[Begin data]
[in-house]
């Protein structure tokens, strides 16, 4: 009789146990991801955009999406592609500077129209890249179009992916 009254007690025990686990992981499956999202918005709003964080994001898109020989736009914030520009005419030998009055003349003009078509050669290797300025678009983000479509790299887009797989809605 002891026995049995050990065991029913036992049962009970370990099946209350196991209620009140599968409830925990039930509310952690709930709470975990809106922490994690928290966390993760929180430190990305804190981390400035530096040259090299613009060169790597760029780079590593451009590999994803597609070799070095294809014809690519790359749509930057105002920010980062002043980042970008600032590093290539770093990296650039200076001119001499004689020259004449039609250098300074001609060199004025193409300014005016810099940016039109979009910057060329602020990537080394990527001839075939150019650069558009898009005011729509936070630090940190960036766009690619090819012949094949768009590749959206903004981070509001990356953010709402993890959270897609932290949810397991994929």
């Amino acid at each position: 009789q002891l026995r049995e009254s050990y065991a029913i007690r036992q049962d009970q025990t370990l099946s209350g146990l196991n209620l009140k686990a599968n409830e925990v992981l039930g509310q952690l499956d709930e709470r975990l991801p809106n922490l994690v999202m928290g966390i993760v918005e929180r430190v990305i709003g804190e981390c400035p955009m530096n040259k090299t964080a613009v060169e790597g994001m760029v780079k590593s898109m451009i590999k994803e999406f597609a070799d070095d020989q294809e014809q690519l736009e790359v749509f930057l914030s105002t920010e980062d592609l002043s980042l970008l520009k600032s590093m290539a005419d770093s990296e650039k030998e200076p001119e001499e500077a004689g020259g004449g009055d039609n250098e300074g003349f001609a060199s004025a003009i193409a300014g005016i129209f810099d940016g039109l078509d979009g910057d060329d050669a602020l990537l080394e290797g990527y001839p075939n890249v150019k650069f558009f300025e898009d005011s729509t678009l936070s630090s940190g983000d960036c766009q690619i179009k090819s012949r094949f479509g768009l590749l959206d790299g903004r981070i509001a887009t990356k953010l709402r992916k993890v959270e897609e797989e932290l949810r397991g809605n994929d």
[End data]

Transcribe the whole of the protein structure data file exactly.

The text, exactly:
[in-house]
């Protein structure tokens, strides 16, 4: 009789146990991801955009999406592609500077129209890249179009992916 009254007690025990686990992981499956999202918005709003964080994001898109020989736009914030520009005419030998009055003349003009078509050669290797300025678009983000479509790299887009797989809605 002891026995049995050990065991029913036992049962009970370990099946209350196991209620009140599968409830925990039930509310952690709930709470975990809106922490994690928290966390993760929180430190990305804190981390400035530096040259090299613009060169790597760029780079590593451009590999994803597609070799070095294809014809690519790359749509930057105002920010980062002043980042970008600032590093290539770093990296650039200076001119001499004689020259004449039609250098300074001609060199004025193409300014005016810099940016039109979009910057060329602020990537080394990527001839075939150019650069558009898009005011729509936070630090940190960036766009690619090819012949094949768009590749959206903004981070509001990356953010709402993890959270897609932290949810397991994929």
């Amino acid at each position: 009789q002891l026995r049995e009254s050990y065991a029913i007690r036992q049962d009970q025990t370990l099946s209350g146990l196991n209620l009140k686990a599968n409830e925990v992981l039930g509310q952690l499956d709930e709470r975990l991801p809106n922490l994690v999202m928290g966390i993760v918005e929180r430190v990305i709003g804190e981390c400035p955009m530096n040259k090299t964080a613009v060169e790597g994001m760029v780079k590593s898109m451009i590999k994803e999406f597609a070799d070095d020989q294809e014809q690519l736009e790359v749509f930057l914030s105002t920010e980062d592609l002043s980042l970008l520009k600032s590093m290539a005419d770093s990296e650039k030998e200076p001119e001499e500077a004689g020259g004449g009055d039609n250098e300074g003349f001609a060199s004025a003009i193409a300014g005016i129209f810099d940016g039109l078509d979009g910057d060329d050669a602020l990537l080394e290797g990527y001839p075939n890249v150019k650069f558009f300025e898009d005011s729509t678009l936070s630090s940190g983000d960036c766009q690619i179009k090819s012949r094949f479509g768009l590749l959206d790299g903004r981070i509001a887009t990356k953010l709402r992916k993890v959270e897609e797989e932290l949810r397991g809605n994929d």